‘We are running out of time’
Escott warned of a possible curfew on Monday, since then, hospitalizations in the Austin area have continued rising.
There were 404 COVID-19 hospitalizations on Sunday, 422 COVID-19 hospitalizations on Monday and 434 hospitalizations on Tuesday in the Austin MSA.
ICU admissions in the area spiked significantly this week, remaining consistent over the past two days with 136 admissions on Sunday, 132 on Monday and 138 on Tuesday.
“We don’t have much capacity left in hospitals and ICUs to take chances this weekend,” Escott noted.
On Tuesday, Travis County reported 697 new COVID-19 cases, the highest daily case total the county has seen since July 9.
Escott said he expects the COVID-19 testing numbers are higher than the current dashboard reflects over Christmas due to people opting not to get tested on the holiday week — but he expects it climb significantly.
The daily moving average of cases for the Austin area, Escott noted, is approaching the levels the region saw during its summer COVID-19 surge.
Escott said Tuesday the most recent projections from UT Austin’s COVID-19 modeling consortium show Christmas and New Year’s gatherings as a “one-two-punch” which will lead to a dramatic increase in hospitalizations and ICU admissions over the next two weeks.
These projections from UT, he noted, are not a crystal ball showing what will happen, but rather what’s likely to happen if transmission continues as it is.
As of Tuesday evening, the seven-day moving average for new hospital admissions for the Austin MSA is at 63.4, a level Austin hasn’t seen since July 20. Escott said the UT models project that if current transmission continues, the moving average for hospital admissions will hit 80 and go “off the chart.”
The median projections from the UT models show Austin will exceed its 200 bed ICU capacity by Jan. 6 or 7 and will require 300 ICU beds by Jan. 14; 400 beds by Jan. 21; and 500 beds by Jan. 28.
Escott clarified while there are more than 200 ICU beds in the Austin area, once the region has 200 ICU beds full, care will be impacted for people who need ICUs for other emergencies like car crashes or heart attacks.
“You can’t possibly care for 500 intensive care patients as well as you can care for 500 or 200,” Escott said. “What we’ve seen in all those places that have experienced that [number of ICU patients] is the death rate goes up substantially, sometimes triple the case fatality rate in those circumstances. So it is serious, we have to act now, we are running out of time.”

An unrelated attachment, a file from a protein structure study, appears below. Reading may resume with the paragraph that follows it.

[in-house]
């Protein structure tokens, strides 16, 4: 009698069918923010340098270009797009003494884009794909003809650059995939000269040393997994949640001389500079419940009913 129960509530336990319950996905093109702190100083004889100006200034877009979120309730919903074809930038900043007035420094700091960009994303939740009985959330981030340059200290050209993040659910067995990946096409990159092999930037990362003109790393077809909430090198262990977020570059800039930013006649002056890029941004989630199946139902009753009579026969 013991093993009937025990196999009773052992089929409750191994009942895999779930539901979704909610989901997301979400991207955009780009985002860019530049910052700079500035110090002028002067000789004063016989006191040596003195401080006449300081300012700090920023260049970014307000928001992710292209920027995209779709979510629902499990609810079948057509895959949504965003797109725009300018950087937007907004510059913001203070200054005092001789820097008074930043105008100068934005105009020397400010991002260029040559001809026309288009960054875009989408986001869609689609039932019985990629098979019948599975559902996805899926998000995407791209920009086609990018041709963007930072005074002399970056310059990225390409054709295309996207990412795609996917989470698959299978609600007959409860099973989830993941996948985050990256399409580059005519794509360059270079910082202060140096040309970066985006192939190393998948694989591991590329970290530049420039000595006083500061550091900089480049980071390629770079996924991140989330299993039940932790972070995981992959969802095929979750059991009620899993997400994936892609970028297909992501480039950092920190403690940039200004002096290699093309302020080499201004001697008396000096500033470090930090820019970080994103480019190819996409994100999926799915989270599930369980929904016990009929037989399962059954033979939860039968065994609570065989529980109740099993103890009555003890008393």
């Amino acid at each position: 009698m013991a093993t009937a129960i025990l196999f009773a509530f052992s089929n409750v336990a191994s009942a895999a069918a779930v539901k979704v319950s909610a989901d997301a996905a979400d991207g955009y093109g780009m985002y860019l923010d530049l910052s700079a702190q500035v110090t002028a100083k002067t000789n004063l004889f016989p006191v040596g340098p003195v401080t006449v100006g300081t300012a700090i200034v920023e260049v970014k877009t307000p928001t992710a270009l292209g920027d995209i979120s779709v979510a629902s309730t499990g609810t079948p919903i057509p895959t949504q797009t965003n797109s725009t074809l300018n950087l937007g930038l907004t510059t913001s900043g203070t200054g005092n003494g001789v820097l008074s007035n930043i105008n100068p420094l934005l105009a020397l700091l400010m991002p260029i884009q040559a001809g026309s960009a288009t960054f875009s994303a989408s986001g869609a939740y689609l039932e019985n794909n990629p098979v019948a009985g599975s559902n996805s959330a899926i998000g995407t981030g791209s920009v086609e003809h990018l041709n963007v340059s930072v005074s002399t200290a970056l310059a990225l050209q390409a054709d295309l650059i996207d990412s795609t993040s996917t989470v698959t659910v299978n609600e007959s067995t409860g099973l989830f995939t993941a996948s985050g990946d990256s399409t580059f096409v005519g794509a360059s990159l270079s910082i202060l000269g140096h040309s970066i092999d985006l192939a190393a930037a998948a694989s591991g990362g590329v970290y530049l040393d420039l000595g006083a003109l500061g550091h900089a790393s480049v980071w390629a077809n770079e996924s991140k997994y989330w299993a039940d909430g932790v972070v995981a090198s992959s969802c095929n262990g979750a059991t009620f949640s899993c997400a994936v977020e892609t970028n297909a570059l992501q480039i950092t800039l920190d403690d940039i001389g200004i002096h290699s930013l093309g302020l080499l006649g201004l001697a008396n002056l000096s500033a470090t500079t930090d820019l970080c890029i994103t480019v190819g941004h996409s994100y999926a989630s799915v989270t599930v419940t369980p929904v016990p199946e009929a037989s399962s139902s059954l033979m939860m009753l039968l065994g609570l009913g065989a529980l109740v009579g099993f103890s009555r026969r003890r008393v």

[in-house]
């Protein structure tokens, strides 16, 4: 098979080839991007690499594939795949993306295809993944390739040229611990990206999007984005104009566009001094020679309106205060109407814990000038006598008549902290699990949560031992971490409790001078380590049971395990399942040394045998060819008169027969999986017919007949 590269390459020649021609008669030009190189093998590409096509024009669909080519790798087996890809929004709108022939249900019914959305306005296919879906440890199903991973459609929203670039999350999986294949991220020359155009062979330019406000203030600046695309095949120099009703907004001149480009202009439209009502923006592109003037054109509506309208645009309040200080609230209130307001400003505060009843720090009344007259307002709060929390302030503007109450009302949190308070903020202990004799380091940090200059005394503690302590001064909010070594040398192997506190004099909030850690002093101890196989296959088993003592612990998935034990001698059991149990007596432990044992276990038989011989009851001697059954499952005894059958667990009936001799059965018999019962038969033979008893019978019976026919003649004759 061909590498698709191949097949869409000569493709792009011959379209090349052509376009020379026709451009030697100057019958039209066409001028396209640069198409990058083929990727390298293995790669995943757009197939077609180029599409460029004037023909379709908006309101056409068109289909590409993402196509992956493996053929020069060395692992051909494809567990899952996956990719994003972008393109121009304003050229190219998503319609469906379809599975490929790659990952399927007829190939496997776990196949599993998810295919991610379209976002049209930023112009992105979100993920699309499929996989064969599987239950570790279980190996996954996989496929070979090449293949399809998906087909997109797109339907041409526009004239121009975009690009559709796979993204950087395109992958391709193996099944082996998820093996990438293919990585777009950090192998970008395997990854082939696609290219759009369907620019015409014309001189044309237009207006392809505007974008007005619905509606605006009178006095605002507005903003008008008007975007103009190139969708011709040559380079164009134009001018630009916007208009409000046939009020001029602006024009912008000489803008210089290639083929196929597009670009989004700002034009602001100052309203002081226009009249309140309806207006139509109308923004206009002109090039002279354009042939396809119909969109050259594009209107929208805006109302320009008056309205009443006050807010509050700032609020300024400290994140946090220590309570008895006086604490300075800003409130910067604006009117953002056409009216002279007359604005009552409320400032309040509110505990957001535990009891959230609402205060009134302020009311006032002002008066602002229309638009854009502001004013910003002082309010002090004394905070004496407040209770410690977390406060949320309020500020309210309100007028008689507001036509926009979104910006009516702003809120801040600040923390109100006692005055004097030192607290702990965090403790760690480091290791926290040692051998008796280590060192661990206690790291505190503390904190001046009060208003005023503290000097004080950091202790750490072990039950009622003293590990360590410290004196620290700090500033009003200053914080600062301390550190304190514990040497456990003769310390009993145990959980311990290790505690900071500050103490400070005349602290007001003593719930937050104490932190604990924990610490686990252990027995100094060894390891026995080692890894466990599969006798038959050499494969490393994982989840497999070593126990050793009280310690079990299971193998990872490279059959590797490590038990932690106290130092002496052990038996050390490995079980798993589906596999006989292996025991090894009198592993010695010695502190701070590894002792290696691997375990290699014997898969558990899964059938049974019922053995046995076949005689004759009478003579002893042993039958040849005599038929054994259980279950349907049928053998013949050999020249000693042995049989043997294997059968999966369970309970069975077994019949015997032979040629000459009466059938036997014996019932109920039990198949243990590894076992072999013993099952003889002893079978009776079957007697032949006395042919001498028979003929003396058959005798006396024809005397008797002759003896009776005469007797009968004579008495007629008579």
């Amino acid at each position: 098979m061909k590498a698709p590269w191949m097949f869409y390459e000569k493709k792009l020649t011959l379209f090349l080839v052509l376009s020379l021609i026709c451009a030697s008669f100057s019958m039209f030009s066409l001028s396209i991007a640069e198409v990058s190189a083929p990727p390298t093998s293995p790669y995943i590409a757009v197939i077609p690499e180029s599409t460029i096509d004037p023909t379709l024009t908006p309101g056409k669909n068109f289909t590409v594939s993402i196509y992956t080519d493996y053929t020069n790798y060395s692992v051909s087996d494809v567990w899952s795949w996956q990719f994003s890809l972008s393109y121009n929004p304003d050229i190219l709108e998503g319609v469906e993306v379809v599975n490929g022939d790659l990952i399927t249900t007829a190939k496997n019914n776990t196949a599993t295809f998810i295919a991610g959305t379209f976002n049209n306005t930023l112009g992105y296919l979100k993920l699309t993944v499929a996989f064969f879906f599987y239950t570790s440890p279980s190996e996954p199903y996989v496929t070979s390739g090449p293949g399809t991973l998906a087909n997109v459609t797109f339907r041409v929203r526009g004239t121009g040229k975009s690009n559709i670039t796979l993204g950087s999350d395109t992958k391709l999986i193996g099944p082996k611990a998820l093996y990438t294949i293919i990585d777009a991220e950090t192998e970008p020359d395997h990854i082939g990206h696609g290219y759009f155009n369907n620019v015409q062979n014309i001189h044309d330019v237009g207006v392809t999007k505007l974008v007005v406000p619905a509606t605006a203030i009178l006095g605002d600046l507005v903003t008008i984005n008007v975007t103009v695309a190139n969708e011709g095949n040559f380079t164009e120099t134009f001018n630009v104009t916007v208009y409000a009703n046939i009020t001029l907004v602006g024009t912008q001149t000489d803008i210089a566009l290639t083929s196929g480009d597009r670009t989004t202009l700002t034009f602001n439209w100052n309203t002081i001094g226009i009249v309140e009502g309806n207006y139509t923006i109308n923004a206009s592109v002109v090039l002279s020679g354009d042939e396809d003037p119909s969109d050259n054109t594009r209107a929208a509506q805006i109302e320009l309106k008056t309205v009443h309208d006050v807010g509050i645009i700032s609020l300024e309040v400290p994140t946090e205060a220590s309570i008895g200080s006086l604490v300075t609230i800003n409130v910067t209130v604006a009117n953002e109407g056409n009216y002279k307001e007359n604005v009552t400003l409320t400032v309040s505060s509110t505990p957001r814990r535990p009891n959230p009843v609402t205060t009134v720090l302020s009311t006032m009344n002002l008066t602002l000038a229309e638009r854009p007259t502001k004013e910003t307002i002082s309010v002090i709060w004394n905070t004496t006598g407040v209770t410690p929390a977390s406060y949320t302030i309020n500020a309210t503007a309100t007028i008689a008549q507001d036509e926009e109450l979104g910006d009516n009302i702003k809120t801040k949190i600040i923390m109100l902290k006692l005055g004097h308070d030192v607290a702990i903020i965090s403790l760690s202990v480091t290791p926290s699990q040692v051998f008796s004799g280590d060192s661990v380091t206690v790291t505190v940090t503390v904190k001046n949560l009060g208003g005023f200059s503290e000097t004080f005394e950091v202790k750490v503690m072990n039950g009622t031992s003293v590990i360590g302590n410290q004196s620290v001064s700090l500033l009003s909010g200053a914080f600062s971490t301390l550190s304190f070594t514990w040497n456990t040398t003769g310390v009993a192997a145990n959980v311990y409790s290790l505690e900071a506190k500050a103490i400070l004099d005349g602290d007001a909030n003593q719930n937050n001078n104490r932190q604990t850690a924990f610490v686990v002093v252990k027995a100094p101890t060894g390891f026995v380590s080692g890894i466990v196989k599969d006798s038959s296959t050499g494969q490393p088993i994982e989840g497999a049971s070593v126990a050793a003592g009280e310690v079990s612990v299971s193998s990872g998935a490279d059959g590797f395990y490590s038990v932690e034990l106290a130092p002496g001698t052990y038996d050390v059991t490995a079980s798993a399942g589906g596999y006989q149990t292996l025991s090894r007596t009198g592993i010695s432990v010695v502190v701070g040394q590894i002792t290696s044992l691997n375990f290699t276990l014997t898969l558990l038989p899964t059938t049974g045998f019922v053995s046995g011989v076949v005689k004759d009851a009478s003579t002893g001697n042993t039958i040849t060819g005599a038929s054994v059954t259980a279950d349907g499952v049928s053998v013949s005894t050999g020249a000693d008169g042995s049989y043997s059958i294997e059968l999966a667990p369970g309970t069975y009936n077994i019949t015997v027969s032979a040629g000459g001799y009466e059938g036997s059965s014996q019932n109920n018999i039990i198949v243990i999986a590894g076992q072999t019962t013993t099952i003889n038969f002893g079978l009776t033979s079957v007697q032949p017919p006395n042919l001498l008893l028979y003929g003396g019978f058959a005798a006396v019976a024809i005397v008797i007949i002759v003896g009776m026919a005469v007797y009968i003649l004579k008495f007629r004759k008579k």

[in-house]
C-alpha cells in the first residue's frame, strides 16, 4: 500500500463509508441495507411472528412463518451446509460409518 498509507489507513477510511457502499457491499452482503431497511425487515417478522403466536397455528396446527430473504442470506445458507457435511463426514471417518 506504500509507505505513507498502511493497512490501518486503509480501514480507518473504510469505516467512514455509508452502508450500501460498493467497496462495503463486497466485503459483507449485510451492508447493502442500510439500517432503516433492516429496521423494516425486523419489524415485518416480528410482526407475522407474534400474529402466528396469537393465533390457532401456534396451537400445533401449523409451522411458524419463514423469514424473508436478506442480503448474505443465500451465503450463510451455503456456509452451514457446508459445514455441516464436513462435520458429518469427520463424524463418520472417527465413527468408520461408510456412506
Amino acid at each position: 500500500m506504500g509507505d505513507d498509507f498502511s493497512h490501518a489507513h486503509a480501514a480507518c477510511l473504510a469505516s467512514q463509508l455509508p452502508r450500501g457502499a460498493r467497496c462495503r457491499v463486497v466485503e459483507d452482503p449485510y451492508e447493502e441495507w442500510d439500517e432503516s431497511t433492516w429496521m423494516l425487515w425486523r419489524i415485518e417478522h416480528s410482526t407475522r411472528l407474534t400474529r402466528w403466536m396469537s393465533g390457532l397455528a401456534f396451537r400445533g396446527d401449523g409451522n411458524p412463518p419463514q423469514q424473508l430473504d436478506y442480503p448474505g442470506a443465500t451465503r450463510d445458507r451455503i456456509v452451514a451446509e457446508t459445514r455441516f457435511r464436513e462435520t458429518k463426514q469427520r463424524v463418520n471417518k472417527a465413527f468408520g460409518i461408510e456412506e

Escott said Monday the average of new hospital admissions is up 106% since the beginning of December, and new admissions to intensive care units are up 62% since a week ago. Escott said at this rate, ICUs in the area could run out of beds in a week.
New Year’s concerns
“We have seen a pattern where COVID cases increase significantly after holidays, and today we are in the middle of the holiday season: Christmas, Hannukah, Kwanza and leading into New Year’s Eve,” Travis County Judge Andy Brown said on Tuesday in a Livestream on his Facebook page. “Our COVID numbers, deaths, patients and ICU [admissions] continue to climb right here in Travis County.”
But Brown said he understands why it’s been so hard for residents.
“We’ve asked all of you to sacrifice a lot this year already, I know that. And right now we are asking you to cancel your New Year’s Eve celebrations as this is not the time to gather with people outside your home and with people who you don’t live within your home,” Brown said Tuesday.
Adler is encouraging Austinites to participate in the city’s virtual New Year’s Eve celebration.
With the order, residents are being asked to leave restaurants/bars on New Year’s Eve and head home — just not with people from outside of their households, Adler said.
While the order does not limit people from leaving their homes after 10:30 p.m., Austinites are urged not to.
Does it violate Gov. Abbott’s orders?
Mayor Adler says no.
“It does not violate the order, because it’s just an operational restraint,” Adler said.
But Attorney General Ken Paxton says yes.
In a Wednesday letter to both Adler and Brown, Paxton directs the two to rescind or modify the order — or, he says, they will face legal action from the state.
“We are open to conferring with you before 12:30 p.m. today [Wednesday],” Paxton wrote in the letter posted to Twitter at 12:24 p.m. and uploaded online at 12:09 p.m. “Otherwise, I, on behalf of the State of Texas, will take legal action against you.”
Travis County said it had received the letter and is reviewing it with the County Attorney’s office.